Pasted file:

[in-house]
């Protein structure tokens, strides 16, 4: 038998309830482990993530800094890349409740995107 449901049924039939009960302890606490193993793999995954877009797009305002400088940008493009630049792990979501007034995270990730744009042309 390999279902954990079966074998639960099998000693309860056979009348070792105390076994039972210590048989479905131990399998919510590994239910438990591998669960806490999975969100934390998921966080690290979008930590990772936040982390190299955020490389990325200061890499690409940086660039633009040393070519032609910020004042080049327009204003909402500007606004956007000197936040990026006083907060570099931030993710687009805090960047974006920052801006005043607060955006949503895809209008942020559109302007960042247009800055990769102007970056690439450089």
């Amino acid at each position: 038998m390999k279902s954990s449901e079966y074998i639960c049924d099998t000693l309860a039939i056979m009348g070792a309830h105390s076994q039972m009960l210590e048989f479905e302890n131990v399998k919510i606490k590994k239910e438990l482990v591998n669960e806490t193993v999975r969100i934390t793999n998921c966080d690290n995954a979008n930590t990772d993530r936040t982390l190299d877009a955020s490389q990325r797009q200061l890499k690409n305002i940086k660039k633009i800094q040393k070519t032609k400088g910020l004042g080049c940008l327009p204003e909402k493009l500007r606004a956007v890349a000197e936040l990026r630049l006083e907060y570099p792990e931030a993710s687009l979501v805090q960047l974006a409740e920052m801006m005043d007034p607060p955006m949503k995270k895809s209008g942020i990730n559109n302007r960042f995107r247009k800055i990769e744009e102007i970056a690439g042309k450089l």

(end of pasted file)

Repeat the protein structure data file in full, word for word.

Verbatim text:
[in-house]
């Protein structure tokens, strides 16, 4: 038998309830482990993530800094890349409740995107 449901049924039939009960302890606490193993793999995954877009797009305002400088940008493009630049792990979501007034995270990730744009042309 390999279902954990079966074998639960099998000693309860056979009348070792105390076994039972210590048989479905131990399998919510590994239910438990591998669960806490999975969100934390998921966080690290979008930590990772936040982390190299955020490389990325200061890499690409940086660039633009040393070519032609910020004042080049327009204003909402500007606004956007000197936040990026006083907060570099931030993710687009805090960047974006920052801006005043607060955006949503895809209008942020559109302007960042247009800055990769102007970056690439450089």
């Amino acid at each position: 038998m390999k279902s954990s449901e079966y074998i639960c049924d099998t000693l309860a039939i056979m009348g070792a309830h105390s076994q039972m009960l210590e048989f479905e302890n131990v399998k919510i606490k590994k239910e438990l482990v591998n669960e806490t193993v999975r969100i934390t793999n998921c966080d690290n995954a979008n930590t990772d993530r936040t982390l190299d877009a955020s490389q990325r797009q200061l890499k690409n305002i940086k660039k633009i800094q040393k070519t032609k400088g910020l004042g080049c940008l327009p204003e909402k493009l500007r606004a956007v890349a000197e936040l990026r630049l006083e907060y570099p792990e931030a993710s687009l979501v805090q960047l974006a409740e920052m801006m005043d007034p607060p955006m949503k995270k895809s209008g942020i990730n559109n302007r960042f995107r247009k800055i990769e744009e102007i970056a690439g042309k450089l």